"The next time he hurled those words at me was when he caught me swinging my legs under the table at meal time. What does a boy think of when he swings his feet under the table that it can merit punishment? It seemed as if I could do nothing to please myself without arousing the anger of my father. There were always blows. And with the blows always came those terrible words: "Shaigetz! Goy!"
"It grew worse as I grew older. If I went out into the windy sunlight without a hat, which was always a glorious thing to do; when, while begging my mother's pardon for some accidental rudeness, I sank down on my knees before her; everything that was beautiful to me seemed goyish to my father. And I began to be afraid that there must be something wrong with me. I seemed instinctively to do the things which were un-Jewish.
"One night mother told us the story of the Ger Tzadick, a gentile who fell in love with Jewish ways and sacrificed the rest of his life in service of Jews. Not a poor gentile, a man of title, a man who by becoming a Jew lowered himself in the esteem of the world. It's 'dangerous enough to practise being a Jew when you're born into it. But to try to be a Jew when you're actually born Christian. That's why the Jews love him so much, my mother explained to us.
"'But do you think he was a good Jew?' I asked her.
"'Why not?' she replied. 'He was more than just good. He was beautiful. Beautiful, I tell you.'
"To me the story was a great relief. I no longer had to be afraid of whether I was a Jew or not. Because, if a goy could be a Jew and a saint ... At worst, if I lived honestly and sincerely, I would be a Ger Tzadick, and entitled to a certain amount of love ...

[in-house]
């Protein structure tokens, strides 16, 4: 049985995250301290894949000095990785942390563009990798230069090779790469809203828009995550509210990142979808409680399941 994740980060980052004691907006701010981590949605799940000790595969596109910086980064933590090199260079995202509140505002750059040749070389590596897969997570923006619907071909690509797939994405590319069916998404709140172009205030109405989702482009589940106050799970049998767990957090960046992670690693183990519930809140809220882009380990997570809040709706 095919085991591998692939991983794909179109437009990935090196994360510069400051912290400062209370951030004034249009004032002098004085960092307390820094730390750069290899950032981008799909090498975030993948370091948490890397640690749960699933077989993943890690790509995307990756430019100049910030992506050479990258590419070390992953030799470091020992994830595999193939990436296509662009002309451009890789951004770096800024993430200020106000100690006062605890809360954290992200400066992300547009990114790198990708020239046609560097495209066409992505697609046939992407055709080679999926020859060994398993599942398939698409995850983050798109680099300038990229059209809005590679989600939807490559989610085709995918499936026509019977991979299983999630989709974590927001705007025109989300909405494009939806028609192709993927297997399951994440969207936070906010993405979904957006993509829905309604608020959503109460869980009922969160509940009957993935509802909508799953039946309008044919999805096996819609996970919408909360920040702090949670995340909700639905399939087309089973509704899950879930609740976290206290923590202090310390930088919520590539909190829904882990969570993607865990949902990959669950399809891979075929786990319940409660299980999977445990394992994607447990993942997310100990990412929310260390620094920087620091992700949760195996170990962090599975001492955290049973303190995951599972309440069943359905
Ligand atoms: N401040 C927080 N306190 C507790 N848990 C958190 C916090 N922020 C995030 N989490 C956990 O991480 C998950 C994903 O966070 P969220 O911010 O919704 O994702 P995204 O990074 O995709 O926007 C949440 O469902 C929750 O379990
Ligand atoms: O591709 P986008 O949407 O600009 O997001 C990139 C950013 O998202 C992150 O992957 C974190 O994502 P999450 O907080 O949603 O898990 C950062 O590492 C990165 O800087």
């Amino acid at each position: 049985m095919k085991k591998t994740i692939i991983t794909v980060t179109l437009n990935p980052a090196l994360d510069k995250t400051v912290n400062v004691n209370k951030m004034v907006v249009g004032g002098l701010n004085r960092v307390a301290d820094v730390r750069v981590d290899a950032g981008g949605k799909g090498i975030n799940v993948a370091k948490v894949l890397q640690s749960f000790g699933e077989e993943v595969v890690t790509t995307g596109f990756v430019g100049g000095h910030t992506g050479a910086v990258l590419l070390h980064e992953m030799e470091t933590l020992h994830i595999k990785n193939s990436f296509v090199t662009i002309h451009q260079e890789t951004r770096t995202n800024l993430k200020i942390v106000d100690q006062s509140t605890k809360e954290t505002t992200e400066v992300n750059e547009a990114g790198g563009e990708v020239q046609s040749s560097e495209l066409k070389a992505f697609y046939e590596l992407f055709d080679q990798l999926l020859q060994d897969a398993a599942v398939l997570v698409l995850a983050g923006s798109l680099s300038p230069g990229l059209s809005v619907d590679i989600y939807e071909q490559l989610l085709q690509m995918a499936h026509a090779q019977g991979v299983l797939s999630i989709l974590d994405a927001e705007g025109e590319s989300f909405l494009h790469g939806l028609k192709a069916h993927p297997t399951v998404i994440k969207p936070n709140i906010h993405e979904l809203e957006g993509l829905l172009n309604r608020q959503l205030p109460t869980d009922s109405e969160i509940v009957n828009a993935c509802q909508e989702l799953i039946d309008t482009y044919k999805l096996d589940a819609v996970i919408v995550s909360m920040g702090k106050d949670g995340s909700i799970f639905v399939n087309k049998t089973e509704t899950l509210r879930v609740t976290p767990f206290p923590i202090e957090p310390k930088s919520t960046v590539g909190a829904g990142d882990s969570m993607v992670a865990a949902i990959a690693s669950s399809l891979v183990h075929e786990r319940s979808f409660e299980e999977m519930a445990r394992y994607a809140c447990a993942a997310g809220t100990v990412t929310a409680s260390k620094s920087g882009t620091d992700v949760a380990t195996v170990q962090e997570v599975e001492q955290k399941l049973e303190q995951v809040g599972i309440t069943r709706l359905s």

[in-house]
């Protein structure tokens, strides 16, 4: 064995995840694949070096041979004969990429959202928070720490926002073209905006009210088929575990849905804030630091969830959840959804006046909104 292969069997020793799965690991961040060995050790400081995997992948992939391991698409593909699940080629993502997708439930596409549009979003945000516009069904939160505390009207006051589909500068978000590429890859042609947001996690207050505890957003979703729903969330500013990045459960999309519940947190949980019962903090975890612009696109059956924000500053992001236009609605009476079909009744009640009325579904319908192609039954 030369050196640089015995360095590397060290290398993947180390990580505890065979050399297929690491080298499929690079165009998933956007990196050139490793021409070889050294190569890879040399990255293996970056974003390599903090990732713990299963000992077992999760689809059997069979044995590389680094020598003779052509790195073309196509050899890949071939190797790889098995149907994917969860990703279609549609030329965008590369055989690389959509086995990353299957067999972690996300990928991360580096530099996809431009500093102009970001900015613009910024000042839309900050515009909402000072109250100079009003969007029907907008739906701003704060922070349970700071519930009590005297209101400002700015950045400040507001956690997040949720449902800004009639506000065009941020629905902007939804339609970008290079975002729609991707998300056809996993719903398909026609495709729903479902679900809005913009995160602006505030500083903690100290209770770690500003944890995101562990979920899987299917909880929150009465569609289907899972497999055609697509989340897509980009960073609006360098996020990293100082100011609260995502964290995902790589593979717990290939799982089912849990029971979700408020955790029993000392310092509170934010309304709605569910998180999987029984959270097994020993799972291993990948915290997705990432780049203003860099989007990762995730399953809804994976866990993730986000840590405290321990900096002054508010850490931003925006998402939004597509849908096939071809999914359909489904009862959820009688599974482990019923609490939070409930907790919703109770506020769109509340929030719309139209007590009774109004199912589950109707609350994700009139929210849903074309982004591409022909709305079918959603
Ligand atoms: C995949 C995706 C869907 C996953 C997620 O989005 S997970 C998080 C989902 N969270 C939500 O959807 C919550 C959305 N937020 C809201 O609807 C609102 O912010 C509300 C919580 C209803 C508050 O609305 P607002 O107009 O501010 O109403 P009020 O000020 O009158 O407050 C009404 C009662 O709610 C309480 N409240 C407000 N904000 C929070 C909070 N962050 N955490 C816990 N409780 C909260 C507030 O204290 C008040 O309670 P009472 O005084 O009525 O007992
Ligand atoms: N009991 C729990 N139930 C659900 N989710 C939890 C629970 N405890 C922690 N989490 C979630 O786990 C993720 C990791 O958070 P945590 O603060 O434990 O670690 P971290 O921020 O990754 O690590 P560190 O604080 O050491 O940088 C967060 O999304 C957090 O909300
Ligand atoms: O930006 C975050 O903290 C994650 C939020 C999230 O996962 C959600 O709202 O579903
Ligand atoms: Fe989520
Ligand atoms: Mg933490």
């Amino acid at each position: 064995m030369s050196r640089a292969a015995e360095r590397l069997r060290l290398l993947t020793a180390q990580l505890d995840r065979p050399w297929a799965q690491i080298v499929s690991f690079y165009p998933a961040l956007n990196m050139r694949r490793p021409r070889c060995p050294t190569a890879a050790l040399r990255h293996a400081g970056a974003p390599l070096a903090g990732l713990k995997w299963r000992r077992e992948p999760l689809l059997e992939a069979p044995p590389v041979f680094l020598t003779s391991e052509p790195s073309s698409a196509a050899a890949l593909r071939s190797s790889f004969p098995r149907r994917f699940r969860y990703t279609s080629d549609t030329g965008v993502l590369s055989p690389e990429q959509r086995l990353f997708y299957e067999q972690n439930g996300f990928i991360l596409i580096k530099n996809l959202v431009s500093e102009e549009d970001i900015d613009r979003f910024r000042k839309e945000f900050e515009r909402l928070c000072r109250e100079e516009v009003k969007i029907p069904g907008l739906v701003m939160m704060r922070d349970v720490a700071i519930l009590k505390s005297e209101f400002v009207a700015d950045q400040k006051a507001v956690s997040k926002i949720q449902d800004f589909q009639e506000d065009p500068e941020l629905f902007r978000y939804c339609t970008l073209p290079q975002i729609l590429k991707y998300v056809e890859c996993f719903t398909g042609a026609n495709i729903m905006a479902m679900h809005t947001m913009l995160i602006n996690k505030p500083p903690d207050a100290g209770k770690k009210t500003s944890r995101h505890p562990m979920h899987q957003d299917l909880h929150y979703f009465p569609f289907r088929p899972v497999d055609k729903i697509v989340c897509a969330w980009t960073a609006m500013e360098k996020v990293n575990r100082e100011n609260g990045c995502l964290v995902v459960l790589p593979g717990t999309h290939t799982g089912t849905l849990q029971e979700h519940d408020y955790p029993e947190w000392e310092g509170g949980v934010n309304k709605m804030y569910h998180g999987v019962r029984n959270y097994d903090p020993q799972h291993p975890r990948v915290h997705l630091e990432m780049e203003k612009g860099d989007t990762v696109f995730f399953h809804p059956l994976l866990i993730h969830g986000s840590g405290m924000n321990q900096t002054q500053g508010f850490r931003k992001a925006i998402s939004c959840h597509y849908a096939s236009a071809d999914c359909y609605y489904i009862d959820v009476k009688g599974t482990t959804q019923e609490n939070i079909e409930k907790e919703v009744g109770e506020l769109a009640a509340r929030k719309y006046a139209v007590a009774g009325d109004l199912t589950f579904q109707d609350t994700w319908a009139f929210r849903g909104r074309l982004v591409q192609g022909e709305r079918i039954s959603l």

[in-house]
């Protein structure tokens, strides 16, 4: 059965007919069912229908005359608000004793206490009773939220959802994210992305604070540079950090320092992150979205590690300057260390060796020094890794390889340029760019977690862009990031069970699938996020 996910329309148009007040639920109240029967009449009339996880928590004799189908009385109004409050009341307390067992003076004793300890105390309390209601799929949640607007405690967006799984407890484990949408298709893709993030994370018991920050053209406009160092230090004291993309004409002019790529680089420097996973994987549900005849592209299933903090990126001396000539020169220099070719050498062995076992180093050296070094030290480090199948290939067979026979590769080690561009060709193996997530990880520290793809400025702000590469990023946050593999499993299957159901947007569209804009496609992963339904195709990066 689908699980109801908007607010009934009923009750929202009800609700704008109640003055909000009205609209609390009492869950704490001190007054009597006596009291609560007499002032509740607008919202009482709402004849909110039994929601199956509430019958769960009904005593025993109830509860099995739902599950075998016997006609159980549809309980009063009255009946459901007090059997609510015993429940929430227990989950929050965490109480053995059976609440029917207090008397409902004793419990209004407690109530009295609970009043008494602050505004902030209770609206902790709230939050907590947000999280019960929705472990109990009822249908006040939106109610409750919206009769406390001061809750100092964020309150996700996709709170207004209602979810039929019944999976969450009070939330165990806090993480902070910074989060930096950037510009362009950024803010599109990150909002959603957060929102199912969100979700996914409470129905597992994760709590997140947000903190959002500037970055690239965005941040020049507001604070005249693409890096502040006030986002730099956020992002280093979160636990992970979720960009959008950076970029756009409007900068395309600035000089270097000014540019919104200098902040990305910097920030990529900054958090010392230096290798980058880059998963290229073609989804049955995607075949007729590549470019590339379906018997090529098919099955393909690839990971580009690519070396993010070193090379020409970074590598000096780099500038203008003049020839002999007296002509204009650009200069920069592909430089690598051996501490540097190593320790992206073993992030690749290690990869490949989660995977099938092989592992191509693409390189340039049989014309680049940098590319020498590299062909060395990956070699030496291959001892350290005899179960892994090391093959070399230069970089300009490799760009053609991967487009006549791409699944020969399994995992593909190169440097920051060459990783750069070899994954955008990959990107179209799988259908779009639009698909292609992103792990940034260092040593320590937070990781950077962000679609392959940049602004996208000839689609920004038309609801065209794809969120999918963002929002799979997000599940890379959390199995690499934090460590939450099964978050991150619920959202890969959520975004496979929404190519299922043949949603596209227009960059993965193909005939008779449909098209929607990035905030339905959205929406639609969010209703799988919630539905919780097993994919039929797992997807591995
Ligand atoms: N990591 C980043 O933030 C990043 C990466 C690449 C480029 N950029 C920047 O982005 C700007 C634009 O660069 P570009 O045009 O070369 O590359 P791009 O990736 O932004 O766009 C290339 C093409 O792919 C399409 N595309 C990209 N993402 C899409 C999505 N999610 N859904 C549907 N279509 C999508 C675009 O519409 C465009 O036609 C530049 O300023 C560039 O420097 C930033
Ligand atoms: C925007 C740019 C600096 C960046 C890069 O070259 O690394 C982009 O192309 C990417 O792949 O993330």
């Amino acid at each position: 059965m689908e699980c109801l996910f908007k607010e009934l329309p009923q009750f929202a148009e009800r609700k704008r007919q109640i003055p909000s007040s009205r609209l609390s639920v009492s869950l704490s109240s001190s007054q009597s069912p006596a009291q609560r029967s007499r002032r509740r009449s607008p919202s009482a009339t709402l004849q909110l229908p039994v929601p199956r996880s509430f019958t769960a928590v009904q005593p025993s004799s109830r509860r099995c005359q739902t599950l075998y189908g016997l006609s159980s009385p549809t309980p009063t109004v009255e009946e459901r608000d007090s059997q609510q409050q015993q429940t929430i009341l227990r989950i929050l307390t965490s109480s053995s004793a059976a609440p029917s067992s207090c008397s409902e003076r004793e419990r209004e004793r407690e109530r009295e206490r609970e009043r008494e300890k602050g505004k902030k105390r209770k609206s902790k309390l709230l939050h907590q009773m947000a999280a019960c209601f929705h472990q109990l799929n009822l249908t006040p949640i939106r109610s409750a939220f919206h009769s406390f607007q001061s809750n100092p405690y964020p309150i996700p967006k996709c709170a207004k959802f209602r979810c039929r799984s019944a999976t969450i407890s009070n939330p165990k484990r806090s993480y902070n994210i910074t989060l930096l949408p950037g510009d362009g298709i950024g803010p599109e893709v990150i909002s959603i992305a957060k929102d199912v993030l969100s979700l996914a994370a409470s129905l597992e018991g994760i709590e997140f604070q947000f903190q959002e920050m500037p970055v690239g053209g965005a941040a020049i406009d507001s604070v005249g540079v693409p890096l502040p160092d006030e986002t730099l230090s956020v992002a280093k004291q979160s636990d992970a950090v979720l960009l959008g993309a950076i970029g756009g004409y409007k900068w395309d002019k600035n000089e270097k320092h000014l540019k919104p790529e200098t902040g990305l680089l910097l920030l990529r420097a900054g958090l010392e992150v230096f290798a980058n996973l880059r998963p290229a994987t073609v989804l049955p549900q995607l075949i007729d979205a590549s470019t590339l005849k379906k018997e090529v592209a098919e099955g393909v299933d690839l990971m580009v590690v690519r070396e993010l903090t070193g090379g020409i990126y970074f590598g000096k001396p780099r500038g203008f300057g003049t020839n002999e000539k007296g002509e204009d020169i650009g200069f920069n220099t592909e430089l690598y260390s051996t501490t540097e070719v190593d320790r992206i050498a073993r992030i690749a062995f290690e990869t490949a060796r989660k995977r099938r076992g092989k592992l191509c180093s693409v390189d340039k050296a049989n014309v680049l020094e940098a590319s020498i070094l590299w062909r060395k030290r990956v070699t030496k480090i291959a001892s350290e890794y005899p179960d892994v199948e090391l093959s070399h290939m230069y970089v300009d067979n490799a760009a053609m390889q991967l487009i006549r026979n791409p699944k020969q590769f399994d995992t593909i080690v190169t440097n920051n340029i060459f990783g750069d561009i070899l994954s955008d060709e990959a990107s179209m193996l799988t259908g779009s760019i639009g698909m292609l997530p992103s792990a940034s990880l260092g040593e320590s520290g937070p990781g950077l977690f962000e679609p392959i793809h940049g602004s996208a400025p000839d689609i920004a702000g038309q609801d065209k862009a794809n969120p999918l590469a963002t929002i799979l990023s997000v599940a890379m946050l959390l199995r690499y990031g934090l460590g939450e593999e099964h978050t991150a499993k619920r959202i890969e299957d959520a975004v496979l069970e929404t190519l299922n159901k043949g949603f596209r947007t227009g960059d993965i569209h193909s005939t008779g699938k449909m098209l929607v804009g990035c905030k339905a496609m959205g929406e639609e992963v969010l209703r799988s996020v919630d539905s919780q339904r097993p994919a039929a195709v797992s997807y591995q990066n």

"There is a legend, I think, in every man's childhood up which the rest of his life crawls like a vine. If you look back into your own origins you'll find some such tale which began by striking your fancy, made itself at home in your mind, and became the unconscious guide to every growing action of yours ever afterwards. My mother's version of the Ger Tzadick was mine. It grew up with me and I grew up with it.
"Without having any inkling of the matter myself, I became a Ger Tzadick in my own subconsciousness. I began to divide the world into Jews I didn't like and those who were Ger Tzadickim, like myself. All the Jews around me were just Jews. But when a Jew I met said a fine thing or gave expression to a beautiful gesture I thought immediately he was a Ger Tzadick.
It is a strange sort of fantasy to discover roaming about in one's blood. But we must live by what we have, for we can live by nothing else. Day by day I found myself consciously growing away from the ordinary type of Jew. When my mother died I left my father's house altogether and went to live by myself. It was because I couldn't bear the old associations, I told the people. And it was true. I couldn't stand the horrible Jewish faces about me.
"It tormented me, of course, this repulsion of mine for my own people. I remember that there was a man in Cambridge, a Jew whom I confided in, and he tried to talk me out of it. "The feeling is unworthy of you and contemptible he said. "As a Jew you have every reason to be proud of yourself. Think: you are racially one with Rambam, Spinoza, Heine, Karl Marx and Einstein.
"'I would be,' I replied, 'If I were certain they were really Jews.'
"He looked amused. 'Even Houston Chamberlain does not deny us Spinoza.'
"I tried to explain myself: 'I grew up among Jews like you,' I said to him. 'The Jews I saw and listened to every day were shrewd, ambitious and law-abiding at home, but perfect anarchists abroad, outside their own homes. When I met a Jew who was sober, orderly and scrupulously honest he never looked to me like a Jew, or even sounded like one. When I began reading the Old Testament I found myself thinking the same way. Abraham, Isaac and Jacob were Jews alright. They were hardy, domineering, profoundly calculating, and instinctively thieving. But Moses did not seem to me, at all like a Jew. Neither did Isaiah nor Jesus.